Forecasting needs and risks in the UK
1 October 2020
The Covid-19 pandemic has created economic, health and social uncertainty and insecurity. While the impact on our mental health and need for mental health services is yet unknown, it is crucial that we prepare for an increase in demand to protect people’s wellbeing across the country.
We have worked with NHS colleagues to build a model based on the best available evidence to forecast how many people may need mental health support as a result of the Covid-19 pandemic. The primary purpose of the model is to support local organisations to predict levels of need for mental health support among children and adults in their communities. You can access the model here.
Nationally, in England, the model predicts that up to 10 million people (almost 20% of the population) will need either new or additional mental health support as a direct consequence of the crisis. 1.5 million of those will be children and young people under 18.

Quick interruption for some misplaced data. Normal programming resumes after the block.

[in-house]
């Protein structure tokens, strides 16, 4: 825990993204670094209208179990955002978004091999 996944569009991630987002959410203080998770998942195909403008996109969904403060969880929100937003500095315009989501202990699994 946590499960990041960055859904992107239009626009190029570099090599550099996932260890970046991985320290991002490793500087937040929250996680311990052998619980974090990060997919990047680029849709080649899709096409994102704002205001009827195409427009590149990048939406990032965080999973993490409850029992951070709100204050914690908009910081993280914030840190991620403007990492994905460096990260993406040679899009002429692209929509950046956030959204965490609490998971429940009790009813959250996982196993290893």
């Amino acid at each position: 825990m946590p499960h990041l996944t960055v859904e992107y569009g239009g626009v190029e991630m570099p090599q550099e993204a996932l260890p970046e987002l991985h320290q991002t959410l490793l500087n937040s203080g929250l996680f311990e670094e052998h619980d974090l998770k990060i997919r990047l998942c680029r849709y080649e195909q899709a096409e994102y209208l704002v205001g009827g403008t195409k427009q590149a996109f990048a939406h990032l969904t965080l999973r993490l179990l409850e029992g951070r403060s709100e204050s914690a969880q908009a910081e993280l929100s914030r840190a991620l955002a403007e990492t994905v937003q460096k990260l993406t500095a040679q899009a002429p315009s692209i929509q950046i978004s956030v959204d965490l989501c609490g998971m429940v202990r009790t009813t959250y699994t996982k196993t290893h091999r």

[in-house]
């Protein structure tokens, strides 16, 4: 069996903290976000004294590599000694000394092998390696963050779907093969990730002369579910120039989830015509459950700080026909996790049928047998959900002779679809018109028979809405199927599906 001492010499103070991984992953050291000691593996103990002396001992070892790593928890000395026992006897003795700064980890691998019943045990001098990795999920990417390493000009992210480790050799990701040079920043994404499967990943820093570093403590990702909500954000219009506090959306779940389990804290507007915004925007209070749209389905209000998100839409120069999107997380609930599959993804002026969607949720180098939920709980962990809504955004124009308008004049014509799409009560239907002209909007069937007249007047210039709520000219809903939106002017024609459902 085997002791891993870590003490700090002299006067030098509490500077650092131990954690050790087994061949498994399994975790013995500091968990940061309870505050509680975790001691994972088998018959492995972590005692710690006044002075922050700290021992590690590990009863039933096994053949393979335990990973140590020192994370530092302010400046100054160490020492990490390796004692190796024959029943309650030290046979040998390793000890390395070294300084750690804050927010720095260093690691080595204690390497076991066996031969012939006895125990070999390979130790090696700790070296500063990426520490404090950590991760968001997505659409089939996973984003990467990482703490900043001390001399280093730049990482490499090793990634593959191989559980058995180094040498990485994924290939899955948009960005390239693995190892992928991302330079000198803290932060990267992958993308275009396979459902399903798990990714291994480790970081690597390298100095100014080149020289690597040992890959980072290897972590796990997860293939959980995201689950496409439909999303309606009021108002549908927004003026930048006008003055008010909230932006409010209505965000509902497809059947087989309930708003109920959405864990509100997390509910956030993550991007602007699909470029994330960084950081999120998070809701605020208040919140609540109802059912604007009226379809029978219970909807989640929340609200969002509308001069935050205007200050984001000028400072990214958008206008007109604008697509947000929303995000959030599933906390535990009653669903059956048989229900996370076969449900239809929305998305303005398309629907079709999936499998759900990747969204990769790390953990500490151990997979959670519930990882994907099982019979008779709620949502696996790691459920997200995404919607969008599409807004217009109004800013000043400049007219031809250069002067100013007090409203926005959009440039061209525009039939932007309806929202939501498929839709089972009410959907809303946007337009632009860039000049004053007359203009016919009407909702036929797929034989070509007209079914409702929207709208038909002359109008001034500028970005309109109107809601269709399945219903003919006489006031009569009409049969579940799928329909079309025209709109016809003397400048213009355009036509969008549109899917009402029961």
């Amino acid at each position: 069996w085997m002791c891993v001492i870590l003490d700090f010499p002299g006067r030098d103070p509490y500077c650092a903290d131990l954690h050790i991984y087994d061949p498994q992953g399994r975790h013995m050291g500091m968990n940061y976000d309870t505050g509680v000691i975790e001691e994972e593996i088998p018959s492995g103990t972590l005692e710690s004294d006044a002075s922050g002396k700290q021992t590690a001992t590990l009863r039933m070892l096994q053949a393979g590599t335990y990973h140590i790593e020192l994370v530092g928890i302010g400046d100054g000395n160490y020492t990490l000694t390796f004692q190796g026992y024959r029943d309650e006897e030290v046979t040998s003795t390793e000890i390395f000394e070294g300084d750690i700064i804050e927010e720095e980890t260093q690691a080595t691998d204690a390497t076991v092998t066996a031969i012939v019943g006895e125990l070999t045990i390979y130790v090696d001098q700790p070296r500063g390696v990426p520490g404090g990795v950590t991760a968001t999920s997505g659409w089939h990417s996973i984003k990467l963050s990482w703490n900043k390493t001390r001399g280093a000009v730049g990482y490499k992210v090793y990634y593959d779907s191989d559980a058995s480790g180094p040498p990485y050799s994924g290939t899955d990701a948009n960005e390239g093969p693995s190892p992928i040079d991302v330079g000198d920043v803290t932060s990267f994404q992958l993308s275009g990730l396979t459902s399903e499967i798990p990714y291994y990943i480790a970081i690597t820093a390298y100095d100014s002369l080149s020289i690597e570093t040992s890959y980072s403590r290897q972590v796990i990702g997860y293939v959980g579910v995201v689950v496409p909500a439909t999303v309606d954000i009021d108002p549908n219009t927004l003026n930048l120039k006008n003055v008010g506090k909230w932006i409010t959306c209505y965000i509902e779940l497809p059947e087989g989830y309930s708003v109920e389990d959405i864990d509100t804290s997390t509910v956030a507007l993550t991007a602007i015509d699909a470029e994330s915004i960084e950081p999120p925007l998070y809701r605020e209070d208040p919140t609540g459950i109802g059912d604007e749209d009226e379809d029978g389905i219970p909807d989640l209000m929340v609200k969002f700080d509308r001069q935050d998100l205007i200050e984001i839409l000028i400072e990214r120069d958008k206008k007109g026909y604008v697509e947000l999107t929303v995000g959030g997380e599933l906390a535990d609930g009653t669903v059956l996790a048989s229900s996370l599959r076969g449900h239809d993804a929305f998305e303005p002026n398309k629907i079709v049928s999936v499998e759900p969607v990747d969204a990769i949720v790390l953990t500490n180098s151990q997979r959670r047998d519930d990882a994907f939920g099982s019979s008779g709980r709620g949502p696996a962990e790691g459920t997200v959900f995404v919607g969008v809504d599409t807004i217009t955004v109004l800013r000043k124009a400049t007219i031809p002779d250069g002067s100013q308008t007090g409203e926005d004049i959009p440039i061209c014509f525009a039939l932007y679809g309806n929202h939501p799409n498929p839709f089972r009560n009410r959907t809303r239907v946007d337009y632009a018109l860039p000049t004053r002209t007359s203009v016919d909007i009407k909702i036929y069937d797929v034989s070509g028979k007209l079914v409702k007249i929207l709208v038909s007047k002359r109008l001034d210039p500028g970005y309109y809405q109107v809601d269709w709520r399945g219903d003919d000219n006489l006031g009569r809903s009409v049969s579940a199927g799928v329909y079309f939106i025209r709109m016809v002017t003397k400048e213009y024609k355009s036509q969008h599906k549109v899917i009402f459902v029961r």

Some groups are more at risk of experiencing mental ill health, including people with existing mental health conditions, NHS workers, ICU patients and their families, those who have been bereaved and those affected by unemployment. As further evidence becomes available, the figures may rise: for example when the extent of the unequal effects of the pandemic on Black and minority ethnic communities, on care homes and disabled people becomes clear.
The Government and the NHS can and must take steps now to prepare for this additional need among people of all ages. A proactive, timely, compassionate and effective response will help people experiencing mental health difficulties before they reach crisis point.
Watch author Nick O’Shea explain the key findings of our analysis, firstly for the whole population and then specifically for children and young people: